Police clash with protesters in Athens (Tanjug)
Police clash with protesters in Athens (Tanjug)

155 MPs voted in favor of the proposal of Prime Minister George Papandreou’s government, 138 were against while two abstained from voting.

Protesters attacked the Finance Ministry headquarters in Athens during the parliamentary voting. Around 30 people smashed windows on the ministry headquarters at downtown Syntagma Square with bars and sticks.

Police used tear gas to disperse the protesters who withdrew to surrounding streets.

Three demonstrators were injured in the latest incident.

According to news agencies, majority of MPs voted in favor of the implementation of the austerity plan aimed at saving EUR 28.4bn by 2015 and getting a new tranche of the European Union (EU) and the International Monetary Fund (IMF) bail-out package.

Ruling PASOK MP Alexandros Athanasiadis voted in favor of the austerity plan even though he had said earlier that he would vote against it.

For the past two hours police have been using tear gas against the protesters who have been throwing stones at them.

Greek MPs will tomorrow vote on the law on the implementation of the planned fiscal program.

46 persons were injured in yesterday’s clashes between police and protesters.

The general strike started at midnight on Tuesday and it has completely paralyzed the country since the majority of public services are on strike.

The new austerity plan will reduce social spending and increase the country’s unemployment rate.

According to AFP, there will be new power blackouts because unions are trying to block one of the most sensitive parts of Papandreou’s austerity plan which refers to distribution of shares in the country’s power company.

Flights will once again be grounded from 08:00 until noon and from 18:00 until 22:00. Banks are closed, hospitals are taking emergency cases only and journalists have also joined the strike. Tourists are stuck in long lines at one of the busiest border crossings in Greece – Evzoni border crossing with Macedonia.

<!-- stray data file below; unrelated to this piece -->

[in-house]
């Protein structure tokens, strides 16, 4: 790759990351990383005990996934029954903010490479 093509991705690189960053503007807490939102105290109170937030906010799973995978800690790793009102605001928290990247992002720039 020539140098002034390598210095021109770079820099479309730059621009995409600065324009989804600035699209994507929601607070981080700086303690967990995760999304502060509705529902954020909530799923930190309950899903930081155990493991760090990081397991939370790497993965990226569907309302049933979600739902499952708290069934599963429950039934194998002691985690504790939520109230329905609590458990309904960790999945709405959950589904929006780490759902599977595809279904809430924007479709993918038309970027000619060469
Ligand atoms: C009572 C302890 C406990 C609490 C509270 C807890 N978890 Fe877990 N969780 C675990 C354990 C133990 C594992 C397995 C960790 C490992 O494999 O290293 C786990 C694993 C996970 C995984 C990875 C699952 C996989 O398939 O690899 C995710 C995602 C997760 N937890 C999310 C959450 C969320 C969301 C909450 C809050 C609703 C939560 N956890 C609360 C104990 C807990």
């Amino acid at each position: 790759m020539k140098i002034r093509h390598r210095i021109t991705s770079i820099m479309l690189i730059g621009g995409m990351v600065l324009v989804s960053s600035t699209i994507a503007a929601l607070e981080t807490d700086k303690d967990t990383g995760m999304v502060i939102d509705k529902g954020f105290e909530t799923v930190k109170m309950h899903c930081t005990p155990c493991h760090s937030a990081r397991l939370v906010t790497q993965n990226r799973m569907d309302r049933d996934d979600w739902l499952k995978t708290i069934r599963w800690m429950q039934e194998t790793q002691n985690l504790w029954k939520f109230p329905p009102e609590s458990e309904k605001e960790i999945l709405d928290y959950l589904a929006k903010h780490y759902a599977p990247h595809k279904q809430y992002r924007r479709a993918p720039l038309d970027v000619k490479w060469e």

The first day of mass protest was marked by clashes between the protesters and police that lasted ten hours. 46 people were injured, 37 police officers and nine protesters. At least 14 persons were arrested.

EU leaders: There is no 'Plan B' for Greece

BRUSSELS (ANA-MPA) -- The only way to avoid an immediate default is for Greece's Parliament to approve a revised economic programme, EU Economic and Monetary Affairs Commissioner Olli Rehn said here on Tuesday.

In a written statement issued in Brussels, the Commissioner stressed that:

“This week Greece faces a critical juncture. Both the future of the country and financial stability in Europe are at stake. I fully respect the prerogatives and the sovereignty of the Greek Parliament in the ongoing debate. And I trust that the Greek political leaders are fully aware of the responsibility that lies on their shoulders to avoid default.

"The only way to avoid immediate default is for Parliament to endorse the revised economic programme. The programme includes both the medium-term fiscal strategy and the privatisation programme. They must be approved if the next tranche of financial assistance is to be released. (ANA-MPA)

"To those who speculate about other options, let me say this clearly: there is no Plan B to avoid default.

On their part, European Council President Herman van Rompuy and European Commission President Jose Manuel Barroso also appealed to Greece's political leadership, MPs in particular, to vote for the medium-term fiscal strategy in Parliament.

Both underlined that "there is no other way" and that those, who misleadingly maintain that there is, should assume their responsibility for likely "grave consequences". (ANA-MPA)